With the PS4 set to get an Eye and the Xbox One to get a Kinect Two, Daily Reaction’s three hundred and sixty staff members, Seb and Dan, discuss whether inviting big brother into your living room is a good idea.
Q: The internet is up in arms about the Xbox One’s new Kinect. Why? Can a games console infringe on your privacy?
Seb: If you want to use the ‘games’ console, you need to have the Kinect 2 plugged in and, even if you switch off your One, it’ll remain in a low-power state listening to what you say. The reason why it does this, Microsoft claims, is that you’ll be able to simply say “Xbox on” and it should turn itself on… without having to first get the controller that you’ll be using to game anyway. While this feature sounds interesting and useful for the morbidly obese, it requires the camera to analyze everything you are saying within its ‘earshot’. Said camera can also distinguish faces, see in the dark and track your emotions. All while connected to the internet and Microsoft’s servers.
Only last year, Google was lambasted by a major tech company for ‘reading’ your emails and using keywords to provide ads. The company called Google’s actions immoral, greedy and nosy, going as far as to create the following video highlighting what they saw as something that infringed on personal privacy:
That company was Microsoft.
Microsoft has recreated the Gmail man, except this time he’s squatting on top of your TV watching you dress.
Dan: I think that, as technology moves forward, the capabilities of the average gaming console will move further and further away from they were originally designed to do – play games. Dating all the way back to the Sega CD playing music CDs, gaming consoles have started becoming a multimedia device resembling a PC. This means that, at some point, the ability for these devices to be abused is going to become a concern. And that point seems to be now.
As Sony have been hacked, and there’s today’s rather unlikely rumor of Xbox Live being hacked, more attention needs to be paid to personal security and our ability to control the information we are willing to share. This is why the mandate from Microsoft’s Xbox One console forcing consumers to regularly connect to the internet, as well as the Kinect 2 always having to be connected, is striking so many chords with people. This is not to say that there are going to be issues with privacy, but that taking away the ability for consumers to control or limit their freedoms is a cause for concern.
Q: Microsoft has the Kinect 2, but will Sony go down the same route with the PS4Eye?
Dan: Thankfully, I don’t think Sony will take the same approach with the PS4Eye as Microsoft is with the Kinect 2. Sony has been developing cameras for their platforms long before the PS3 era, and have never seemed to push the platform all that much, as it has always seemed a bit niche and has never been a runaway success. The reason why Microsoft has been more adamant about pushing the Kinect as a household item is that they have already invested $500 million on simply advertising the accessory, and they went head-first into the market.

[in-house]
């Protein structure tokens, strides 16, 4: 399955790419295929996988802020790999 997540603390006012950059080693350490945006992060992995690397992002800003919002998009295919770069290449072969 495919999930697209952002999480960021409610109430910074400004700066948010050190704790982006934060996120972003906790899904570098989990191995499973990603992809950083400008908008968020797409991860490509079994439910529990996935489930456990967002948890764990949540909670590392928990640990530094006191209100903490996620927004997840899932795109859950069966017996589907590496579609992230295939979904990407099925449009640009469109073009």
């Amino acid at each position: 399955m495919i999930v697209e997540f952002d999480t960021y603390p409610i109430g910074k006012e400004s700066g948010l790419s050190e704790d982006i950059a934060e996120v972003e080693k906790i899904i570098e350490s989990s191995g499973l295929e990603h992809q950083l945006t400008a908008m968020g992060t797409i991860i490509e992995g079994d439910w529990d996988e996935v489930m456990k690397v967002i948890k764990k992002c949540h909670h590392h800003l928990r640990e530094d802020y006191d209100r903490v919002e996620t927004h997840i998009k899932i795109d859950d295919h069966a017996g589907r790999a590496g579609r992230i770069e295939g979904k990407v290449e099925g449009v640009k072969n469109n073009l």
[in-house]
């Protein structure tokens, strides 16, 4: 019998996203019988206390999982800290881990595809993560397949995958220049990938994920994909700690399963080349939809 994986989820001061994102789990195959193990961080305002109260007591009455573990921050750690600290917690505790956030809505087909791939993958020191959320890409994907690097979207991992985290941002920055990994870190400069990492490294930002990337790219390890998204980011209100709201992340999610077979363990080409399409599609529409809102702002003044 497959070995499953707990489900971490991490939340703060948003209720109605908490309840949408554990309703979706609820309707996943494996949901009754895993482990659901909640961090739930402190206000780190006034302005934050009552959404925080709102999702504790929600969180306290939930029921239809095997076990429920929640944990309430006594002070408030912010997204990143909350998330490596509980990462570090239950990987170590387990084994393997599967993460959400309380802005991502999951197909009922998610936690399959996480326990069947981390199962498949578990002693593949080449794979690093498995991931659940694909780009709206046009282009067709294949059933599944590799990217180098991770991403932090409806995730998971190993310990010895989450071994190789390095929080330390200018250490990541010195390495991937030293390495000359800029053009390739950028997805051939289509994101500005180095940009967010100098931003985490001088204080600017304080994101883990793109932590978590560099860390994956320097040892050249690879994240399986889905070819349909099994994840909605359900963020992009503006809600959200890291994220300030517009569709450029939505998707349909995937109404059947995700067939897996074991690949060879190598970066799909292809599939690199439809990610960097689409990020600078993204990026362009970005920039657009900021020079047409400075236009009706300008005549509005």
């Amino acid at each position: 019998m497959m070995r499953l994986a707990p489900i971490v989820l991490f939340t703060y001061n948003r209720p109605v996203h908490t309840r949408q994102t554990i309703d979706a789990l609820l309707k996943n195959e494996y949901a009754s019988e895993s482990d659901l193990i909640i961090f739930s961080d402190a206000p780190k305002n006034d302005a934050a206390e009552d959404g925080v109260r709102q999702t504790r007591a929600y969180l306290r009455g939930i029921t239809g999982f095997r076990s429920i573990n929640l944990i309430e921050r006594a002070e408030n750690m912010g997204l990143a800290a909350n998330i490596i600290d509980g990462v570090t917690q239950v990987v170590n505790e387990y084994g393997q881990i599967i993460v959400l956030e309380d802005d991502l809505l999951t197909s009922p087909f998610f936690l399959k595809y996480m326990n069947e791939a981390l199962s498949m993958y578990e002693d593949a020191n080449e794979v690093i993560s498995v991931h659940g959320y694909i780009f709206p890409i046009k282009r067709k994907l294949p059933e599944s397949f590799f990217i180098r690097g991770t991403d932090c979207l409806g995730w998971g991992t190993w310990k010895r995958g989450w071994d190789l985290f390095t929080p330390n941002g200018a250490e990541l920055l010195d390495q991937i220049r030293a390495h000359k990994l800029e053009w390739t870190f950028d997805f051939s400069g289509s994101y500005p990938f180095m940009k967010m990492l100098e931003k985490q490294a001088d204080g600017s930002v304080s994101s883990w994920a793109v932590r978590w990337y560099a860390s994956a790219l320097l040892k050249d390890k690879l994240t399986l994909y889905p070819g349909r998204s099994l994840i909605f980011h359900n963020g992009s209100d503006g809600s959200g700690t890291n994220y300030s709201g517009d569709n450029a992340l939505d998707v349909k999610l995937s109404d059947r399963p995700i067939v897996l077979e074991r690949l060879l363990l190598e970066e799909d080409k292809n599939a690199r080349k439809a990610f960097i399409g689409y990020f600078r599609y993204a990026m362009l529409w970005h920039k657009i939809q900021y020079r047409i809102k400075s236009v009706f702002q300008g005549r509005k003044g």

As Sony have yet to go into specifics of whether the PS4Eye will always have to be connected to the system or not, it does leave a bit of room for worry as we move forward. But, given the investment already put in by Microsoft, and the failure of Nintendo to recapture an audience that was once rabid about motion controls, it is unlikely that we will see Sony place so much focus on camera integration for their PS4. This is also true because Sony have had a number of financial troubles over the years, and for them to take such a huge risk in such an unknown and highly competitive market could bring down one of the most promising divisions of the company.
Seb: Yeah, I don’t think we’ll see such a large camera focus from Sony next gen. And, before PS fanboys start using that statement to proclaim how Sony is so wonderful, the main reason the Eye won’t have that much of a focus is because Sony hasn’t been able to invest the same amount of resources into their camera technology as Microsoft. They aren’t as far along with their camera-console integration, because they didn’t have something like the Kinect this gen to use as a stepping stone, or the same confidence in being able to produce a surefire hit product (unlike the Guinness World Record-selling Kinect).
But SCE has been hiring a bunch of camera, voice recognition and camera UI technicians. They also have shown an interest in privacy-infringing ideas through patents, such as recording your emotions, clothing and race, or storing your DNA, fingerprints, iris and voice pattern. Heavy Eye integration with the PS4 is clearly something they want to do, and they likely wouldn’t flinch at doing something similar to Microsoft.
The reason why I’m not too concerned that Sony will force the Eye upon you is simply that they suck at peripherals outside of their main console – just look at the Move and Vita. It’s sad for those extra devices, but for the core console gamers it means Sony ends up ultimately catering to them. Ineptitude is our safety net.
Q: What does this mean for the future?
Seb: We’re all screwed. Every day we invite more and more cameras into our home, each one with better lenses, smarter brains and harder-to-disconnect internet abilities. It’s naive to think that these things can’t be hacked, or that everything you say isn’t being analyzed for ‘quality assurance’ reasons.
There’s not much we can do other than not openly embracing moves like this, or, if you really want to do nothing, create a petition.
Dan: The funny thing, I was watching Seb type that response over Google and agree – we are already fucked.